Salutations!​

In this blog post we have the pleasure to show off our first original song written for Velvet Remedy and we elaborate a bit on our adaptive in-game music engine which we are implementing and for which we are composing. Also, don't miss our call for singers!

Velvet Remedy Songs

Inevitably, when the time is right, there will be dubstep. "There is always a DJ Pon3" and we all know how the original DJ Pon3 handled her dishes. However, the wasteland is way too big just for a single subculture.

To be consistent with the style and tone of the original Fallout game series, the choice of Velvet’s genre was clear – the 1940s big band swing music. To pay a tribute to Velvet Remedy herself, all of her songs are and will be original compositions.

Here is Step Around, the first song that we wrote and produced for Velvet Remedy:

It’s only a minute-long sample and the voice you hear obviously is NOT Velvet Remedy. We want to keep the spoilers to a minimum. In our adaptation of the Fallout Equestria story, Step Around is a happy song written before the events of the war. Not far down our production line are songs Mane Squeeze about an imperfect relationship of two ponies and You Saved My Life and It's Your Problem about the infamous zebra logic.


Call for Singers

Attention Ladies! (We’ll get to you later, guys. Just hang tight!) Think you’ve got voice that would make the wasteland a little brighter? Want it to be heard in our game? Great! We want to hear from you. There are two options for you to submit:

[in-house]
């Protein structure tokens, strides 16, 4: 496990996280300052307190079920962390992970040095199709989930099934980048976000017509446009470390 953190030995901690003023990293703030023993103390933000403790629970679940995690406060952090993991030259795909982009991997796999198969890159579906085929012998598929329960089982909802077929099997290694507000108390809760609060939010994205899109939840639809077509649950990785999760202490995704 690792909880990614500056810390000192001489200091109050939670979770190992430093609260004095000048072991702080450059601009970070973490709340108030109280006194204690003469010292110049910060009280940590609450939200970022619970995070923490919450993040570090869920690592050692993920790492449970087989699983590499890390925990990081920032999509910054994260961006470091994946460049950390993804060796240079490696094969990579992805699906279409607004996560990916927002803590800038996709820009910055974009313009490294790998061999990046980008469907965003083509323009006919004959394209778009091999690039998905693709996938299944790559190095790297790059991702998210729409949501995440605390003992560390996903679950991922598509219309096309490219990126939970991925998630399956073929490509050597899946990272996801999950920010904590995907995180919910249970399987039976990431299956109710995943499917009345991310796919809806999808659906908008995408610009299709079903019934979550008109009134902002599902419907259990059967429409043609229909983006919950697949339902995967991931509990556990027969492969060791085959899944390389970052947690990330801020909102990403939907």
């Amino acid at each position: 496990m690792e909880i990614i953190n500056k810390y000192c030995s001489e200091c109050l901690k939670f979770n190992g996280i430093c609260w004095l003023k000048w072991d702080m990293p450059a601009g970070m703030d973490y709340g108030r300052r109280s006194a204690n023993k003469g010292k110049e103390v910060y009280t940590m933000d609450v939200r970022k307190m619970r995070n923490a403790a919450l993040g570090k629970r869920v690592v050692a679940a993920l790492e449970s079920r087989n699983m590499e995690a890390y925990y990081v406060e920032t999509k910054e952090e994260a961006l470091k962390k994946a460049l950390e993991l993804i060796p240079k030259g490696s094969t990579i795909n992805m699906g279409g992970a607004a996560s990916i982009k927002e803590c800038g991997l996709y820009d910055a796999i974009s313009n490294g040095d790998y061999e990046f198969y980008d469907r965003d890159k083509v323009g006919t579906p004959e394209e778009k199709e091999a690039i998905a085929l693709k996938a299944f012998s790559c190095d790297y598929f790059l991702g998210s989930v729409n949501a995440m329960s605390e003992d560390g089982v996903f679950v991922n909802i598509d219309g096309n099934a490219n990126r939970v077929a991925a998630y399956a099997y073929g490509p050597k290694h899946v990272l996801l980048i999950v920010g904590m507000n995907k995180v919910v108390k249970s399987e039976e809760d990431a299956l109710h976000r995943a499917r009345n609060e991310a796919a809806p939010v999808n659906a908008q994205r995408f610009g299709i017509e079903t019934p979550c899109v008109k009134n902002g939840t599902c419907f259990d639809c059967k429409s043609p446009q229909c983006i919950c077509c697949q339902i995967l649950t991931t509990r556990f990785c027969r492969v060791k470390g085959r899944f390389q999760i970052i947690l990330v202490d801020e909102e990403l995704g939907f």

(1) Here is the karaoke version of Step Around. Show us what you’ve got. Just use the Wasteland Wailer’s dropbox page on SoundCloud or simply send an e-mail with attachment to [email protected] You will find the lyrics in the description.

We’ve also included a version a third down for mezzos if that’s your jam.

Important Note: Take your time learning the piece, fine tune your takes, and make us fall in love.

Update: We have filled in the role of Velvet's singing voice, however we will require other singing voices as well, so feel free to send your takes to us anyway!

(2) Submit or link us to a recording, no more than 16 bars, of any piece to show us the extent and skill of your vocal range. We’re looking for a wide variety of styles and voice types, so don’t be afraid to show off.

(3) Point us to your existing online profile via e-mail.

Please keep in mind that as much as we love the multinational diversity of our team (for example, a good part of this post was written by a Czech), we honor the authenticity of the American Standard accent. Unless the script says otherwise, it is a requirement on all our VAs. Thank you for understanding.


Adaptive Music for Ever-changing Wasteland

TL;DR: Our music engine observes what is happening in the game and chooses what parts of the soundtrack will be played next. The segments are produced in a way that will yield a seamless playback.

It is a common practice in game development to associate certain music loops with specific locations. As the player moves from place to place (or level to level), different music tracks, often looped, are being played. Good music must also deliver appropriate emotions, moods, and expectations relevant to the current point in the game. Since all of this constantly changes during gameplay, the music should keep up. We need slow-moving strings and light percussions when the player can afford to relax and explore but we want an instant transition to fast-paced full-orchestra dramatic music when the player is under attack.

Music composed and played back in the way that allows seamless transitions between moods and locations is often referred to as the adaptive music.